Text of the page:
United is not my favorite airline for human passengers, but they do have one of the best records for transporting animals under their Petsafe program. They also service Mexico.  This blog post was, by FAR, the most helpful and accurate in describing the steps involved in flying your dog. The flight, the cargo fee, the vet certifications…I was doing great until I got to #4 – Find a customs broker. This required calling a long list of Mexican phone numbers to try and find a customs broker who would meet Samson at the airport and be responsible for getting him through, all for nearly $700. I was pregnant, facing a long to-do list that included closing things up at work for a year, packing up the house, researching insurance and birth options in Mexico…I broke down and contacted Pet Relocation, whose fee suddenly started to look quite reasonable.

It’s hard not to fantasize about being independently wealthy
That’s because there are times when a shit-ton of money can solve a problem, and this is one of them. Me? I would’ve chartered a private jet so Sam wouldn’t have to fly cargo. Or maybe ordered up a yacht and we could’ve all happily sailed to Veracruz before getting in a rented towncar for the drive to Cholula. Ugh. I hate to confess how many times I returned to this fantasy.

No amount of research and planning will answer the truly difficult questions
Am I doing this for the dog, or me? Am I more okay with risking that he’ll not survive the flight, or that the end of his life will come and I won’t be there? Should I even be going to Mexico, as compared to carrying on with work/apt/pets/baby in the States and making visits? And so on. No one knows the answers. The best you can do is surround yourself with supportive friends and family who, even if they disagree with your decisions, understand that they’re difficult. We were very fortunate in this regard.

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The best-laid plans…
After all the arrangements – the vet appointment, the Pet Relocation fee, getting Sam used to a kennel, finding a pet-friendly Mexican apartment – I woke up two days before our flight and found Samson immobile on the bed. He was breathing, but too fast and too shallow. He couldn’t walk.

We rushed him to the vet and found out that his gallbladder was all sludged up and there were two small tumors on his spleen. The vet was optimistic that medication would clear up the gallbladder, said that there wasn’t a way to tell if the tumors were benign (without surgery), and warned against Samson flying…definitely for a while, maybe for good.

We cried. A lot. We paid a fee to delay our flights for a few days and talked through what it would look like for Sam to stay with my parents. The events of the morning had shown me just how hard it would be to handle the same situation in Mexico given our lack of a car and my lack of language skills. What if R. were out doing research? Could I get Sam to the vet…would a cab even take him? We both thought that maybe this was all a sign that our old dog wasn’t as prepared for international travel as we’d hoped. So we spent the remaining days with him, we gave him lots of pets and hugs, and we told him he had to live at least a month…long enough to get our visas settled so that we could be allowed to come back and visit.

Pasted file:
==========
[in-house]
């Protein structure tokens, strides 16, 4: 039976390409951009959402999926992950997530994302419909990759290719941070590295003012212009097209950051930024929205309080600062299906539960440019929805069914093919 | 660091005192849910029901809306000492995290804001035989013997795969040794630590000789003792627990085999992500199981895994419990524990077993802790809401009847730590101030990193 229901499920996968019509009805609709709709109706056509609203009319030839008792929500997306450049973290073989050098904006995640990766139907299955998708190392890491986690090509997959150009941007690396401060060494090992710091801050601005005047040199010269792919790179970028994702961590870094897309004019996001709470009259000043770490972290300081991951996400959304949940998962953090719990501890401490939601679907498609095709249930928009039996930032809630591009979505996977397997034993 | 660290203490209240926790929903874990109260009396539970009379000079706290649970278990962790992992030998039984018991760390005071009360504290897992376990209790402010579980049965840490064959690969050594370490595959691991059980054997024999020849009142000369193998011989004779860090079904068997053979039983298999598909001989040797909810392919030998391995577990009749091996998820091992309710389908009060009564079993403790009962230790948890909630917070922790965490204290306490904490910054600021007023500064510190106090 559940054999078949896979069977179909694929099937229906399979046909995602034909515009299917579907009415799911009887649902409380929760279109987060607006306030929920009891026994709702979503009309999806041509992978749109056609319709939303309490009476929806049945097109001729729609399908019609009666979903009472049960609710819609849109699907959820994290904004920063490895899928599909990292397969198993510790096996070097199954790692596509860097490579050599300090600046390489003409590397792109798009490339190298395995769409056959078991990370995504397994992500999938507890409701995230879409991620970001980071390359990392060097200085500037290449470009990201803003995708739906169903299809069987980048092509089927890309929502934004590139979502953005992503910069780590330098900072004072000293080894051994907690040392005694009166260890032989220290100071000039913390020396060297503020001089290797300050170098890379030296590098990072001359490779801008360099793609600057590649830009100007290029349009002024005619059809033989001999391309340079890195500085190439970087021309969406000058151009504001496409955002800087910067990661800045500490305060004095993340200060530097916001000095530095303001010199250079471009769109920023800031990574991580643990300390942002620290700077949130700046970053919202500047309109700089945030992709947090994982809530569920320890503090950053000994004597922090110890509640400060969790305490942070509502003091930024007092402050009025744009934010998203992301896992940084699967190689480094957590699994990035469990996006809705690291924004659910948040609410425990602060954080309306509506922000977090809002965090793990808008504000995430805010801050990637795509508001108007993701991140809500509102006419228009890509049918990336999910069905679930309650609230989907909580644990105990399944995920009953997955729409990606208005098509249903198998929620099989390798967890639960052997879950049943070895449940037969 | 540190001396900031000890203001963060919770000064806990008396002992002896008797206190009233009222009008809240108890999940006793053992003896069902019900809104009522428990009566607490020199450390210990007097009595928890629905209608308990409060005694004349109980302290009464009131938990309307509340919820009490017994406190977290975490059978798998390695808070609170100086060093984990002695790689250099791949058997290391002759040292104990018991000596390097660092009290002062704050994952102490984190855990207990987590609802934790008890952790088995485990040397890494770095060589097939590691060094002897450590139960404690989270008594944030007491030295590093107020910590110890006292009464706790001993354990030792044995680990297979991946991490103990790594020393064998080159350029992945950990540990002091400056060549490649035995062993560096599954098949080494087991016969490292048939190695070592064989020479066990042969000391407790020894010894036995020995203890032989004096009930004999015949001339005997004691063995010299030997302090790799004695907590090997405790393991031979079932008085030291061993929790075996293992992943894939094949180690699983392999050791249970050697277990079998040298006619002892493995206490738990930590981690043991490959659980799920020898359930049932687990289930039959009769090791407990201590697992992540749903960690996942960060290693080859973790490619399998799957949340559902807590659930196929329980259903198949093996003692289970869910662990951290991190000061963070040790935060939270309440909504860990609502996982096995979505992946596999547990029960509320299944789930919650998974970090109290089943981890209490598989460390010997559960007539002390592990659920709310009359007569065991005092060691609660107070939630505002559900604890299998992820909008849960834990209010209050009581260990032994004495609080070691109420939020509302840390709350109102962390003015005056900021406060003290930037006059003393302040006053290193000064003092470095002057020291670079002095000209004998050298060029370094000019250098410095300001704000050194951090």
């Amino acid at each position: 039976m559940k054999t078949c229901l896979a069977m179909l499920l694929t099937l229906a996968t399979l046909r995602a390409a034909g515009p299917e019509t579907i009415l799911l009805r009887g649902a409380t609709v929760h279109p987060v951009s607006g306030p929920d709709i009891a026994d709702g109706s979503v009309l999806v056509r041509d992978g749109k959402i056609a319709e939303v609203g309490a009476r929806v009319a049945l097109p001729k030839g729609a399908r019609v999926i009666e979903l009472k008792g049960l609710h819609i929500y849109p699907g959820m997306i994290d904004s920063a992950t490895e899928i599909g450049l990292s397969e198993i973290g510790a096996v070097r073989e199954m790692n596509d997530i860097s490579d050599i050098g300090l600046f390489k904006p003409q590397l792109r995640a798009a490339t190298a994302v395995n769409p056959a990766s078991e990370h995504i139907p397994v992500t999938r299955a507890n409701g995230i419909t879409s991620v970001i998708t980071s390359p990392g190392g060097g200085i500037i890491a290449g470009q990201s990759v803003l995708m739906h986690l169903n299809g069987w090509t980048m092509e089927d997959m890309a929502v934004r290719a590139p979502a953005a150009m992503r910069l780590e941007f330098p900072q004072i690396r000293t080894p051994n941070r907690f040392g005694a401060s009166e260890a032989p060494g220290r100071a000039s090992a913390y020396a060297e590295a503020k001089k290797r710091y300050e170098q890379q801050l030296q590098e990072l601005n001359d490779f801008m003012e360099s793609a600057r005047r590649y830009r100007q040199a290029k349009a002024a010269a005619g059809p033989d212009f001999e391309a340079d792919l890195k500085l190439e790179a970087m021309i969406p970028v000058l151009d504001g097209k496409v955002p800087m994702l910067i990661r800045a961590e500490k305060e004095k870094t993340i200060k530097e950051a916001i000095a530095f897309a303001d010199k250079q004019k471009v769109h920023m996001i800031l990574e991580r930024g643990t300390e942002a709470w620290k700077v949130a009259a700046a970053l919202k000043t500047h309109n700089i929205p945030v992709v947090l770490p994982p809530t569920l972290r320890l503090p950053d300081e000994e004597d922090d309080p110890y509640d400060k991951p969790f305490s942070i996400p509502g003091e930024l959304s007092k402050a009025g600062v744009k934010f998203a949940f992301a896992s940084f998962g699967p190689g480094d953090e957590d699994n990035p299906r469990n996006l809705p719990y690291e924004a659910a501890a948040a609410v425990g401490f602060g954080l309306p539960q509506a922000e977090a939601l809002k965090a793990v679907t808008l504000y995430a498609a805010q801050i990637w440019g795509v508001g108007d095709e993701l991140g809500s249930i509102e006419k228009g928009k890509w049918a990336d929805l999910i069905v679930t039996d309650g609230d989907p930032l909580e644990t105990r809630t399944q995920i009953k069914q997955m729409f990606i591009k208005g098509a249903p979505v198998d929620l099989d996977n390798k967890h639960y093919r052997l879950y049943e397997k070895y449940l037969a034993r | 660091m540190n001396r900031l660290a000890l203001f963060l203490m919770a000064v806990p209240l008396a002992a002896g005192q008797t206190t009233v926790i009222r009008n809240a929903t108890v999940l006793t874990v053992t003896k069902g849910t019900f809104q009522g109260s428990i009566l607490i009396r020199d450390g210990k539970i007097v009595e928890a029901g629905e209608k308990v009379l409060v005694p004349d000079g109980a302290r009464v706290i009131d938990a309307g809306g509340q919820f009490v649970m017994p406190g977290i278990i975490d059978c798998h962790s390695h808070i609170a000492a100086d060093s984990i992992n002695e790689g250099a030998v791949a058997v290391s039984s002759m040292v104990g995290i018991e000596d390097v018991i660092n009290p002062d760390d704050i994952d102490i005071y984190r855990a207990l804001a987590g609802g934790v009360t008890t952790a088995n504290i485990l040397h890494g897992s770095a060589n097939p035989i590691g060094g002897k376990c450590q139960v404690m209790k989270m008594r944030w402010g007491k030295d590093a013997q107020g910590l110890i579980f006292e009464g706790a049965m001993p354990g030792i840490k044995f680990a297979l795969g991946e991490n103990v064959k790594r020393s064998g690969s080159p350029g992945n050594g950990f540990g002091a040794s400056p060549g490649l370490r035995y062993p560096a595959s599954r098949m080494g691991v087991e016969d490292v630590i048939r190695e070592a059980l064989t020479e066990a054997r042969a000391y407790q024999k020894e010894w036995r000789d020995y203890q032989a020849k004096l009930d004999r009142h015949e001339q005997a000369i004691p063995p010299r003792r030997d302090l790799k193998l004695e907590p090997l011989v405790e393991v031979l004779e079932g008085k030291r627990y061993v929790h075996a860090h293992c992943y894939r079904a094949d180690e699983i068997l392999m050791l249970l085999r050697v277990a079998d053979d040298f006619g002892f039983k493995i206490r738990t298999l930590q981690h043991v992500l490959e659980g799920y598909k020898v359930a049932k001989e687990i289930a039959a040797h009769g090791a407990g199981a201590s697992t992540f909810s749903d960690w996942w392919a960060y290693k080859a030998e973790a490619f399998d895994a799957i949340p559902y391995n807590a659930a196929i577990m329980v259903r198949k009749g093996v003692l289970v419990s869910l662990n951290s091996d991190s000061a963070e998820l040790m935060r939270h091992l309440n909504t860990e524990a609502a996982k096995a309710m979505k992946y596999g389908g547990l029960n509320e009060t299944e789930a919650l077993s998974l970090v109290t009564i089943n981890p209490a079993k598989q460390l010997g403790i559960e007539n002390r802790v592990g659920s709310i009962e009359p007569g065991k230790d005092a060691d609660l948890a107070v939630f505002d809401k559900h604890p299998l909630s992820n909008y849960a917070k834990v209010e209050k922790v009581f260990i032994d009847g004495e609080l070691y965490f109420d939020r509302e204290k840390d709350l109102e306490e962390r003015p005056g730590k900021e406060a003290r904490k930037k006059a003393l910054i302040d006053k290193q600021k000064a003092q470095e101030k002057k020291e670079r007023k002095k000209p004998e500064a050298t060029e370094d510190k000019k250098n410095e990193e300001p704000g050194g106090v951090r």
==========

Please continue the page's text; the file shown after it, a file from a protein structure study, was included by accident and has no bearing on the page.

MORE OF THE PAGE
Samson’s vet appointment last week went well. It’s always uncertain with a dog his age, but with luck he’ll last the next nine months. I hope. I know he’s getting the best care and love with my parents. But…it’s hard. I’ve dreamed about him. I caught a sweatshirt on the couch out of the corner of my eye the other day and for a second thought it was him.

Photo on 5-8-12 at 12Our last week in Ohio, before Sam got sick, I was visiting my grandparents. My grandpa asked how much it cost to fly Sam to Mexico. When I refused to tell him, he guessed it probably cost “$25 or $50…at least,” and then asked did I really think it was worth all the hassle and money? I replied that Samson is that dog, the one I’ll compare all other dogs to. And what do I work every day for if not to spend money on trying to get him to Mexico to be with me? My grandpa – a 92-year old non-nonsense midwestern farmer – softened. Then he got a little choked up himself. Last month their little old chihuahua passed away, and he said that he still looks for her next to the table or beside the bed, and sometimes he thinks he can feel her brush his pant leg. “Those dogs. They become like family. I understand.”

So if you are trying to move heaven and earth to bring a family member across international borders, I understand. I really do. And so does my grandpa (provided we let him think it’s not much more than $50). I wish for you good luck and supportive friends. Oh, and if you happen to be a long-distance trucker who regularly runs a route between the midwest and the state of Puebla, I have a little black and tan friend who I’d pay a pretty penny for if he could ride in your cab. He would only require a good classic country music station and some beef jerky sticks from the truckstops.

A little Saturday knitting

Mexico is cooler than I expected. We’re pretty far south, but the high elevation equates to cool breezy nights and warm dry days. In other words, not too hot for handknits. Awesome. I’m currently working on the Stonecutter’s Cardigan by Amy Christoffers, where I get to try saddle sleeves for the first time.

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Our apartment complex has three floors and a shared rooftop, and on the first day the landlord gave us our pick of a few different open units. We took our time checking them out and ultimately went with something on the second floor with its own little balcony. It was a good choice. The apartment is really basic, but it is furnished. And the landlord is letting us repaint the interior however we’d like (I’m going with an all-in-this-is-Mexico kind of color scheme).